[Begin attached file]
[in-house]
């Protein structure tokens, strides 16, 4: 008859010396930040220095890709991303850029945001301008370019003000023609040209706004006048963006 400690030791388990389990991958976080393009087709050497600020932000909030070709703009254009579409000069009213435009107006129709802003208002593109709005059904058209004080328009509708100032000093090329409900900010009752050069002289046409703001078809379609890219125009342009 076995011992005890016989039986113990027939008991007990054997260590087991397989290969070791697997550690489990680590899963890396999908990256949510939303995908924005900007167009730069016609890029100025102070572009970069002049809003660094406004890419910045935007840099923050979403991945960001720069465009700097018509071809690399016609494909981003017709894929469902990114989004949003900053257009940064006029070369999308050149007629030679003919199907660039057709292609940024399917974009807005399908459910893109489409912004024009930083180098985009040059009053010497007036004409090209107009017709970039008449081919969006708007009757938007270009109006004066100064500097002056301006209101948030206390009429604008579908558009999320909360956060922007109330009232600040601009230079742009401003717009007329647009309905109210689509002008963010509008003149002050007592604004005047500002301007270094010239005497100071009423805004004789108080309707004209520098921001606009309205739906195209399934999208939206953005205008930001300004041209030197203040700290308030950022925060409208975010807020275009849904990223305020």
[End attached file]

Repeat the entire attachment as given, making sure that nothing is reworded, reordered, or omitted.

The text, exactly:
[in-house]
């Protein structure tokens, strides 16, 4: 008859010396930040220095890709991303850029945001301008370019003000023609040209706004006048963006 400690030791388990389990991958976080393009087709050497600020932000909030070709703009254009579409000069009213435009107006129709802003208002593109709005059904058209004080328009509708100032000093090329409900900010009752050069002289046409703001078809379609890219125009342009 076995011992005890016989039986113990027939008991007990054997260590087991397989290969070791697997550690489990680590899963890396999908990256949510939303995908924005900007167009730069016609890029100025102070572009970069002049809003660094406004890419910045935007840099923050979403991945960001720069465009700097018509071809690399016609494909981003017709894929469902990114989004949003900053257009940064006029070369999308050149007629030679003919199907660039057709292609940024399917974009807005399908459910893109489409912004024009930083180098985009040059009053010497007036004409090209107009017709970039008449081919969006708007009757938007270009109006004066100064500097002056301006209101948030206390009429604008579908558009999320909360956060922007109330009232600040601009230079742009401003717009007329647009309905109210689509002008963010509008003149002050007592604004005047500002301007270094010239005497100071009423805004004789108080309707004209520098921001606009309205739906195209399934999208939206953005205008930001300004041209030197203040700290308030950022925060409208975010807020275009849904990223305020």